US 20080273397 A1
A transistor provides a voltage source commonly switched by SE and SO switches to pre-charge both the even bitline and the odd bitline. The SE and SO switches are open during a sensing stage to determine whether the cell side or the reference side has a higher current and determine the charge stored by a memory cell transistor.
1. A sensing structure for a non-volatile memory, comprising:
first and second switches; and
a voltage source coupled to a common connection of the first and second switches to switch a pre-charge level onto an even bitline and an odd bitline during a pre-charge stage.
2. The sensing structure of
a comparator to latch and compare a voltage on the even bitline with a voltage on the odd bitline to determine whether a memory cell connected to the even bitline or a reference current connected to the odd bitline has a higher current.
3. The sensing structure of
4. The sensing structure of
5. A memory device, comprising:
a voltage source to provide a pre-charge potential;
first and second switches having a common connection to receive the pre-charge potential, where the first switch supplies the pre-charge potential to an even bitline having a memory cell and the second switch supplies the pre-charge potential to an odd bitline having a reference current; and
a comparator to compare a voltage that is altered from the pre-charge potential by the memory cell on the even bitline and a voltage that is altered from the pre-charge potential by the reference current on the odd bitline.
6. The memory device of
7. The memory device of
8. The memory device of
9. The memory device of
10. The memory device of
11. A wireless system to include system memory, comprising:
a transceiver to modulate and demodulate a signal;
a processor having first and second cores coupled to the transceiver; and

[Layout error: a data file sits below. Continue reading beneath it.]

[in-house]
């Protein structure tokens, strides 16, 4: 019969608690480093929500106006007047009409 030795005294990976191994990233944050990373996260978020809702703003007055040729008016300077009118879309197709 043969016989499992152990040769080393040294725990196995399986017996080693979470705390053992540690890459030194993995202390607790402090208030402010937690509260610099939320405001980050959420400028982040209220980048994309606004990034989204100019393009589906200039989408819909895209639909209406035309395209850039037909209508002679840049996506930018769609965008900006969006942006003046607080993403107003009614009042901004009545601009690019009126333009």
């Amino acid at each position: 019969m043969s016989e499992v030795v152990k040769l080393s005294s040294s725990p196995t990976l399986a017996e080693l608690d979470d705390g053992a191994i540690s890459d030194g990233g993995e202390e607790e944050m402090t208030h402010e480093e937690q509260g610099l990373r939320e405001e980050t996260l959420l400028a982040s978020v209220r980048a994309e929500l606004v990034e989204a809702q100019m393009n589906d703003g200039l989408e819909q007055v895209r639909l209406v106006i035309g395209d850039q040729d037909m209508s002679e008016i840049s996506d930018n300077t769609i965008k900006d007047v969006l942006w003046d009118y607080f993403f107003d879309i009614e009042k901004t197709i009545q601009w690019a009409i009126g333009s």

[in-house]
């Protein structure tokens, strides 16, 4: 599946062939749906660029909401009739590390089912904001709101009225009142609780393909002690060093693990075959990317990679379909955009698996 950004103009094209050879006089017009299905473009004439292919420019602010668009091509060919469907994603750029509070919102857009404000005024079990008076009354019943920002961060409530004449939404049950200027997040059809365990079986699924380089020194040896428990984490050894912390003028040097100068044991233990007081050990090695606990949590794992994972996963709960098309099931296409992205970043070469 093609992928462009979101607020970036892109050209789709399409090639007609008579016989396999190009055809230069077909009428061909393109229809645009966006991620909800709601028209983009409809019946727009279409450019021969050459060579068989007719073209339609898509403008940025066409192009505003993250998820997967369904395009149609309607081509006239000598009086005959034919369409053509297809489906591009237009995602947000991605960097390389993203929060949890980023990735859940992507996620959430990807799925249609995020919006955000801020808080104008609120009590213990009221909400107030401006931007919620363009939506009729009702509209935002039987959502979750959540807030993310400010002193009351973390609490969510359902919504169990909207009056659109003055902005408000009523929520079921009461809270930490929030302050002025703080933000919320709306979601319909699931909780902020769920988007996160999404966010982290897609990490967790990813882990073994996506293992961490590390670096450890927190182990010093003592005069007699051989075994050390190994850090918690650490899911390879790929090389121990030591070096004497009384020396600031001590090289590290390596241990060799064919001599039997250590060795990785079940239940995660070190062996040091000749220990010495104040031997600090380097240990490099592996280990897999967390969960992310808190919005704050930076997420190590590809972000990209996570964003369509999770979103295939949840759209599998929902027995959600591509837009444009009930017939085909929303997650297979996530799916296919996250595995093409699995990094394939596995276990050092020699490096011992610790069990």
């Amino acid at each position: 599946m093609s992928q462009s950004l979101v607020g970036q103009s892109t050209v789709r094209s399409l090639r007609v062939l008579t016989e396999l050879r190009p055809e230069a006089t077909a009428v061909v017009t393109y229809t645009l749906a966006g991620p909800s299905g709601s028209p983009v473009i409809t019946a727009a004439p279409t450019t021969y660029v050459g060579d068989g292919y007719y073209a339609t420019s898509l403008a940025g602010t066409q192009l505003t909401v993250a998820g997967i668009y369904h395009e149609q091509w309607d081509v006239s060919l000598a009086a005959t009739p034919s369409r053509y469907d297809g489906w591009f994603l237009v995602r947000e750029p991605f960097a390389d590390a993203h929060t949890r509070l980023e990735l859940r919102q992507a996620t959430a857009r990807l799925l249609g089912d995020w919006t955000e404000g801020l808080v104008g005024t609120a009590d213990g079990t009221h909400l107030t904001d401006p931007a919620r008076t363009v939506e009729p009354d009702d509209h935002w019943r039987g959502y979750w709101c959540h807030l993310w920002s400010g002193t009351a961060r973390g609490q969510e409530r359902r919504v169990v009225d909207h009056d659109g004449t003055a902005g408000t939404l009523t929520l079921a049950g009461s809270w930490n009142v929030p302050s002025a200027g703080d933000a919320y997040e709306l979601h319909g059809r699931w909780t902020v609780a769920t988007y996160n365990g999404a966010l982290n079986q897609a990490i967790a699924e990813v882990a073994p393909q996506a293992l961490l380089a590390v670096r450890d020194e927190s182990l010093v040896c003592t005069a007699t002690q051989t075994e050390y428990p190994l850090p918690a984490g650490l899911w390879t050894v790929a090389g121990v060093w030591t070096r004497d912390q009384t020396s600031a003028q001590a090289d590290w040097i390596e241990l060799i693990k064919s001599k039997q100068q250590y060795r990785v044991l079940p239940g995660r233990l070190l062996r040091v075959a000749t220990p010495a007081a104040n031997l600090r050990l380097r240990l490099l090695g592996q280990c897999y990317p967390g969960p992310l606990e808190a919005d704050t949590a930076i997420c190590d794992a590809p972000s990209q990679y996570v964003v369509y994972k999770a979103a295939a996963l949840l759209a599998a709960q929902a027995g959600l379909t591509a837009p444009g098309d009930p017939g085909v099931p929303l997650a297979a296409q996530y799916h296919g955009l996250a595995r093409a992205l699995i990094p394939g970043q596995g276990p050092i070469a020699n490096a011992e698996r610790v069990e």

a nonvolatile memory coupled to the first and second cores of the processor and having a sense amp that includes,
a transistor to receive a reference voltage on a gate to control a pre-charge potential,
first and second switches coupled respectively to an even bitline and an odd bitline, where a common connection of the first and second switches receives the pre-charge potential, and
a comparator having first and second inputs coupled respectively to the even bitline and to the odd bitline to compare voltages that are changed from the pre-charge potential when the first and second switches are open.
12. The wireless system of
13. The wireless system of
14. The wireless system of
15. A method comprising:
generating a pre-charge potential using a reference voltage on a gate of a transistor;
closing first and second switches to transfer the pre-charge potential respectively to an even bitline and an odd bitline; and
opening the first and second switches to allow a current conducted by a memory cell to change a voltage on the even bitline from the pre-charge potential and a reference current conducted in the odd bitline to change a voltage on the odd bitline from the pre-charge potential.
16. The method of